Conserving forest genetic resources is vital. Genetic variation is the basis of evolution and the catalyst for species to adapt to changes in the environment. The forest genetic resources contained in the populations and genes of thousands of tree species globally is unique and irreplaceable.
When genetic variation is lost through habitat destruction or intensive breeding, successive generations are less adept at responding to adverse conditions such as atmospheric pollution, climate change, pests and disease.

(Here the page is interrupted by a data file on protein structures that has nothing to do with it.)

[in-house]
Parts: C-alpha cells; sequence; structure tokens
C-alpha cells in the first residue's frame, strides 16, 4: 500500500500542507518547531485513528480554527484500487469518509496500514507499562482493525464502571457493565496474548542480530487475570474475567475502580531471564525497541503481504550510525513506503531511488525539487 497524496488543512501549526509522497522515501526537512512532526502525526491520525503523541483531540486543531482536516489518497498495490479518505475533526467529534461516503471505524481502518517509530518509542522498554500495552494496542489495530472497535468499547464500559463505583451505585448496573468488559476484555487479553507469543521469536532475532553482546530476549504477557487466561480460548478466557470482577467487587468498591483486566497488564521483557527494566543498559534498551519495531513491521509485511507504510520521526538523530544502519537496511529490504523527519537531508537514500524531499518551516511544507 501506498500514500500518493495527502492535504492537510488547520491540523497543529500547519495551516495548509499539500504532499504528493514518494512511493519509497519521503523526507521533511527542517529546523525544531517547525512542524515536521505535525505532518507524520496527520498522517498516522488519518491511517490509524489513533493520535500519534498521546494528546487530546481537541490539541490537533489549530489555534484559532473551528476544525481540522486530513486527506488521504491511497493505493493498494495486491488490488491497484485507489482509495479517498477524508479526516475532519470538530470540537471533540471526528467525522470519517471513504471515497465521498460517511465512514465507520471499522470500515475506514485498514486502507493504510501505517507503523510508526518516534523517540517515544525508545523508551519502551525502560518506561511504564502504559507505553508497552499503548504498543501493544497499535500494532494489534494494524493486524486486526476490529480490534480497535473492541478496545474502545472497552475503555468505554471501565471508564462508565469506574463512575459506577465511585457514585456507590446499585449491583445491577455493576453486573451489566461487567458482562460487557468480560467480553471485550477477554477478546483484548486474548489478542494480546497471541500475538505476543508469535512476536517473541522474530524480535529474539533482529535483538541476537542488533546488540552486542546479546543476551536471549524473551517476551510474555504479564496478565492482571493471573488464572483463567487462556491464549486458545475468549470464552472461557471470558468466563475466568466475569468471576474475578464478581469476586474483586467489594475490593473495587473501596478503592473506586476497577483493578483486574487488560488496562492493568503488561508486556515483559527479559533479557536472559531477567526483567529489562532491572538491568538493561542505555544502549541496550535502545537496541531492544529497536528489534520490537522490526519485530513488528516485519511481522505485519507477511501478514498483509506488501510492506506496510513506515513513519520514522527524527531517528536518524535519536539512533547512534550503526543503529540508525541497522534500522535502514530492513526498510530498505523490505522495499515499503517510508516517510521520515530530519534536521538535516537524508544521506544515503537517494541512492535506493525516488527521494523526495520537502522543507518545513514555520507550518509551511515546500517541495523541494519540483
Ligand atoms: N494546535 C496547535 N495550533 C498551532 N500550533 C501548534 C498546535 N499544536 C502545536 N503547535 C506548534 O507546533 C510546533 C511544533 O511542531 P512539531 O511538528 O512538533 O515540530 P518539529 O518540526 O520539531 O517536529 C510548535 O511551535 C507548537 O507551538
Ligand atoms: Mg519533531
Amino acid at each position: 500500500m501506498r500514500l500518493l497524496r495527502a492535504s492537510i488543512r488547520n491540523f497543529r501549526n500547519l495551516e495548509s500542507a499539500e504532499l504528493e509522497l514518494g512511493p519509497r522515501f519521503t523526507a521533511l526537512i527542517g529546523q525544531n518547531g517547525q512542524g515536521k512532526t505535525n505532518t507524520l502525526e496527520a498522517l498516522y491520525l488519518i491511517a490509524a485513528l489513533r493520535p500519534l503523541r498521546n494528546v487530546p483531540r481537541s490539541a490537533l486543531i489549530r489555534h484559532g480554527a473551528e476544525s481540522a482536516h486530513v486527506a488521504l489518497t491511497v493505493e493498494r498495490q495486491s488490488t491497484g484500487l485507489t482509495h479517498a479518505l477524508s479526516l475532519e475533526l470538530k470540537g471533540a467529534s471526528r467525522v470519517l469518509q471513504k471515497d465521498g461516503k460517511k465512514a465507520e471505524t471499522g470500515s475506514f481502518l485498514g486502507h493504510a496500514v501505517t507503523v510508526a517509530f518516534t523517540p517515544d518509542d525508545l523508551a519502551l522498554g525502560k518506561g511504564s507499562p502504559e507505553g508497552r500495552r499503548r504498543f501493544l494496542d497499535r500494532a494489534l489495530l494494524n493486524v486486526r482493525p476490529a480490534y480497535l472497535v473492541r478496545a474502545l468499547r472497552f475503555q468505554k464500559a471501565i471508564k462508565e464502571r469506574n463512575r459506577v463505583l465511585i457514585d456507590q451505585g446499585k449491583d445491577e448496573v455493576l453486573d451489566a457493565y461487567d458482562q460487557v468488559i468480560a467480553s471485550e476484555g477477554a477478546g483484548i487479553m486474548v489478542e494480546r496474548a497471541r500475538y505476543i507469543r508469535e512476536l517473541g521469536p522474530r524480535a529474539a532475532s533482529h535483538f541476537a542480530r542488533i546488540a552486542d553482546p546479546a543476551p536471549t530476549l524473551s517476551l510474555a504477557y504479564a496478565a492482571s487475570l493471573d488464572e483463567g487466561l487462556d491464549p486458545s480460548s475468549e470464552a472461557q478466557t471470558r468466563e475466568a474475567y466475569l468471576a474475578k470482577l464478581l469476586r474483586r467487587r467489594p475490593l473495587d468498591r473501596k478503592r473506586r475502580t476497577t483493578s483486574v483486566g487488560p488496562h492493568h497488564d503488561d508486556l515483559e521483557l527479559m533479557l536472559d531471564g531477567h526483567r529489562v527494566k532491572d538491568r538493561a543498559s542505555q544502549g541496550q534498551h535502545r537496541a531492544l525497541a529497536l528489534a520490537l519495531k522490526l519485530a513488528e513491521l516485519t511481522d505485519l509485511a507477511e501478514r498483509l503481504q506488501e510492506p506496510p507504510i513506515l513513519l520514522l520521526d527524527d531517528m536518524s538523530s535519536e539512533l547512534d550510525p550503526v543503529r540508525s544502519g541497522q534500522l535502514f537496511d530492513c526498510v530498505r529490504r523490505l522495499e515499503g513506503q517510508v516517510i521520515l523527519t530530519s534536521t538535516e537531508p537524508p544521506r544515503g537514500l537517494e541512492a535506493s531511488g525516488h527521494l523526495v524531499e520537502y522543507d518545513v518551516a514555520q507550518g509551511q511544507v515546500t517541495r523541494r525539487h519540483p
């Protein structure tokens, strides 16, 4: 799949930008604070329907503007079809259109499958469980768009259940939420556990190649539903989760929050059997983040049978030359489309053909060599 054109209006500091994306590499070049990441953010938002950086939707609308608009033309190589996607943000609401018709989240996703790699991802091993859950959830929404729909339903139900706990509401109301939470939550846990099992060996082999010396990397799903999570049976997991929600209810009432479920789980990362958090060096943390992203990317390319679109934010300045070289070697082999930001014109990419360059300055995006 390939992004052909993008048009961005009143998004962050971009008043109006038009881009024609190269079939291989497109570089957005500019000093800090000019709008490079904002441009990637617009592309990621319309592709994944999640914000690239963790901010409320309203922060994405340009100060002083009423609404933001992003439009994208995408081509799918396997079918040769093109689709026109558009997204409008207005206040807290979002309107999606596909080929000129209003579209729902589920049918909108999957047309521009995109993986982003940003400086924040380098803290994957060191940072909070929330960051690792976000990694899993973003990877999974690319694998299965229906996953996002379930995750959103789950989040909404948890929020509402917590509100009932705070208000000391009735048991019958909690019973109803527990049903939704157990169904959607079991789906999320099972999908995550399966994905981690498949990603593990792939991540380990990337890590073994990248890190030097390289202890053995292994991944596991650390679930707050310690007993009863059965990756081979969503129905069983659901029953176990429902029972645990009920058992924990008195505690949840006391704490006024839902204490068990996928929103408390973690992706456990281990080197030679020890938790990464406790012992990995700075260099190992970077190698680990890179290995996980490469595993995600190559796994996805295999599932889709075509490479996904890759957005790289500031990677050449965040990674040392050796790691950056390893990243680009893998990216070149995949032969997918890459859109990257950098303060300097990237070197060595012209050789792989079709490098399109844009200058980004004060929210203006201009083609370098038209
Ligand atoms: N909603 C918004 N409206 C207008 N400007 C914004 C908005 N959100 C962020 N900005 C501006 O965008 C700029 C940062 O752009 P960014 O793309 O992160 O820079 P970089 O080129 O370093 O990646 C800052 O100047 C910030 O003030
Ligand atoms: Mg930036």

Forest genetic resources are invaluable to humankind: not only as a provider of products, services and in aiding economic development but also for their unexplored potential in areas such as medical research. In spite of the high number of species already in use, less than 500 species have been systematically studied for their present-day utility and potential.
FAO is actively working with its Members to assess the global state of genetic diversity in the world's forests and find solutions to the threats facing them. The Organization also promotes best practices in forest genetic resources management specifically in the areas of conservation, exploration, testing, breeding and informed use of new biotechnology.